He proposed an ambitious program of reforms based on the central idea of making a rapid transition from production and consumption of fossil fuels while simultaneously increasing domestic agricultural and industrial production with import substitution and industrial policy. He promised to reform the pension, medical, and education systems, to institute land and agricultural reform, to finally implement the peace agreement that was signed between the FARC and the Santos government, to initiate peace negotiations with the ELN and FARC dissidents, to reform the military and police, and to renew diplomatic relations with Venezuela.

The Inauguration

I watched most of the inauguration on TV last Sunday. It was definitely not the usual and traditional ceremony with marching soldiers and Very Important People speaking and politely applauding each other’s speeches. Instead, it was a series of events held in parks and public places all over the country. I watched one segment from a very small town in Santander. A lot of local farmers were celebrating Petro’s election, and also demanding that he do something about the high prices of fertilizers. I saw another segment from Popayan with lots of traditional music. Then, I saw a young woman rapper rapping away at one of the parks here in Bogotá.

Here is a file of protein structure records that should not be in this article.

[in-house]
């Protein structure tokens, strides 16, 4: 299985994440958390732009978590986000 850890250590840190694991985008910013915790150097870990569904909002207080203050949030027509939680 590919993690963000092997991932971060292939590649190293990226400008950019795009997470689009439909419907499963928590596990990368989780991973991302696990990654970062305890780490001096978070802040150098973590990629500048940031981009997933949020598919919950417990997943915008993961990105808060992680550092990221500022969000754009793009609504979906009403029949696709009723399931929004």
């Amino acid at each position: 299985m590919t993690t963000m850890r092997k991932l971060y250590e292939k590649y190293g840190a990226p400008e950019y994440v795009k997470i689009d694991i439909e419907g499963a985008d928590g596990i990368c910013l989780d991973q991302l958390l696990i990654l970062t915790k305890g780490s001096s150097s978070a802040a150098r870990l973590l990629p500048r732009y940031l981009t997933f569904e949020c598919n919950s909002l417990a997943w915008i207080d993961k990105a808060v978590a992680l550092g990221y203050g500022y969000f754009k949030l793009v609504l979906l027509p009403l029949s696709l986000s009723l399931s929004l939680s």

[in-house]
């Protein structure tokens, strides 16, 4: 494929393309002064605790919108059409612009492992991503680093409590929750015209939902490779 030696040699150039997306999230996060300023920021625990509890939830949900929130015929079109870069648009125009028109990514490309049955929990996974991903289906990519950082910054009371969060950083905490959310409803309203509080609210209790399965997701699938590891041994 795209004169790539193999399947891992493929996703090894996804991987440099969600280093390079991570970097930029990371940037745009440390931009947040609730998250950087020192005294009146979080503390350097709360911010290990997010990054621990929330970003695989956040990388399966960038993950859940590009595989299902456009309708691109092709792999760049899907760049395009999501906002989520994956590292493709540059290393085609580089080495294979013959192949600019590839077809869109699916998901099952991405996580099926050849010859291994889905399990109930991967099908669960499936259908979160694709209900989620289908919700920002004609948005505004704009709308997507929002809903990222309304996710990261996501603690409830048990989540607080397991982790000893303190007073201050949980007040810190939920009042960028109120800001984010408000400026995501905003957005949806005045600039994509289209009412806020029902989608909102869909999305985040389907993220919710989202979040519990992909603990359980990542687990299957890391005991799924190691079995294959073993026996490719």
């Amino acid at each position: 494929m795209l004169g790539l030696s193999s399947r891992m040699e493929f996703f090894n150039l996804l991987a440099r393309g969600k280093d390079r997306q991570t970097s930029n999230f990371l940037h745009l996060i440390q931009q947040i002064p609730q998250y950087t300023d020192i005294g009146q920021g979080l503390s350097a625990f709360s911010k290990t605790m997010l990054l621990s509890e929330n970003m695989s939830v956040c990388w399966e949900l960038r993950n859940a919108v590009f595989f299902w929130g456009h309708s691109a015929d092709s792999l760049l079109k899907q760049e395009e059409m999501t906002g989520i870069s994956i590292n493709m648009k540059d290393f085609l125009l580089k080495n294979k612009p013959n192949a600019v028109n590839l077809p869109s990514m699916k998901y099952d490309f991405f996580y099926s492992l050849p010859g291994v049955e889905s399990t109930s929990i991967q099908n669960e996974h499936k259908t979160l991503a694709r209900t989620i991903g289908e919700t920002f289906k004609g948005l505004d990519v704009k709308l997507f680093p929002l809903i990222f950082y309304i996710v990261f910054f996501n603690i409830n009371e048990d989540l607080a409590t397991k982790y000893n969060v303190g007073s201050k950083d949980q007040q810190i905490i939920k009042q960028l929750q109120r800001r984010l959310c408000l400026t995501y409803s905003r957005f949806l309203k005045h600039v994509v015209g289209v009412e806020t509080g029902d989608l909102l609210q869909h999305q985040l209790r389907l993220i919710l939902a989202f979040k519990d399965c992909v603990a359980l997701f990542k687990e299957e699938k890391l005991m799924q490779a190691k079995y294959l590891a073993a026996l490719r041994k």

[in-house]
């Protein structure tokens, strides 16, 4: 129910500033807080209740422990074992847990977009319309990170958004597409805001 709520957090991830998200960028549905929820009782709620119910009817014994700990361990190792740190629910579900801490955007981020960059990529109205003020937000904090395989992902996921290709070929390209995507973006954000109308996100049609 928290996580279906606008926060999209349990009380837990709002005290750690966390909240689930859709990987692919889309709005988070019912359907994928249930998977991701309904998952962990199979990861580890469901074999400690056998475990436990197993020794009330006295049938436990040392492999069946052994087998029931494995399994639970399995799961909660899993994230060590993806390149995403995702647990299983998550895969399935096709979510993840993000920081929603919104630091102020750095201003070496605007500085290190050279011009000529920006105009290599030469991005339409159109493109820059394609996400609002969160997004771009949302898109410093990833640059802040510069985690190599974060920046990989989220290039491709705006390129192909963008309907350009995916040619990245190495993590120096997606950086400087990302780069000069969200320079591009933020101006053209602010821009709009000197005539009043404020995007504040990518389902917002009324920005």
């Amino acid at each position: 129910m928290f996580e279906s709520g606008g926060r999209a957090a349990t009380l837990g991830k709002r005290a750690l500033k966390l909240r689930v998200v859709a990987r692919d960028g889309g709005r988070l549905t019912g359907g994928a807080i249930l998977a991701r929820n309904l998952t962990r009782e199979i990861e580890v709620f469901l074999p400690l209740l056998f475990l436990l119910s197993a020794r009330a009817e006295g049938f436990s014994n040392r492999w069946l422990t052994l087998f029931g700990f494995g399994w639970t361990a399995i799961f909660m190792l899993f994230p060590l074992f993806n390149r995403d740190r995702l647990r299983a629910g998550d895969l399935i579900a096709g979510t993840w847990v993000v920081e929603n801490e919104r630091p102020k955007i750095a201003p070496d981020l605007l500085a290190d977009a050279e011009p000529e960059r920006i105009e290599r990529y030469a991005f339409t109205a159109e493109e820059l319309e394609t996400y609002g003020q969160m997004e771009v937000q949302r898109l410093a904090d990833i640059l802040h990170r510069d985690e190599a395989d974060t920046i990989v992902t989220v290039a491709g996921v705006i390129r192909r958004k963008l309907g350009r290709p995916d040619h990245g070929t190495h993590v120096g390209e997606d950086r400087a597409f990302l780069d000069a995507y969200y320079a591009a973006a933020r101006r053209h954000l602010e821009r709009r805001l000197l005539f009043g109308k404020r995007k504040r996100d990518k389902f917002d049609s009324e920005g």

The main event was held in the Plaza Bolivar, and it featured a lot of the traditional pomp and ceremony. However, Petro insisted on a few key changes. 


First of all, everyone, common people and dignitaries alike, sat in the plaza at the same level. The only exceptions were the Very Important Foreign Guests including King Felipe VI of Spain, who was sitting right next to Gabriel Boric, the new young leftist President of Chile. Notably absent were representatives of Cuba, Nicaragua, and Venezuela who had been prevented from coming by the outgoing Duque government.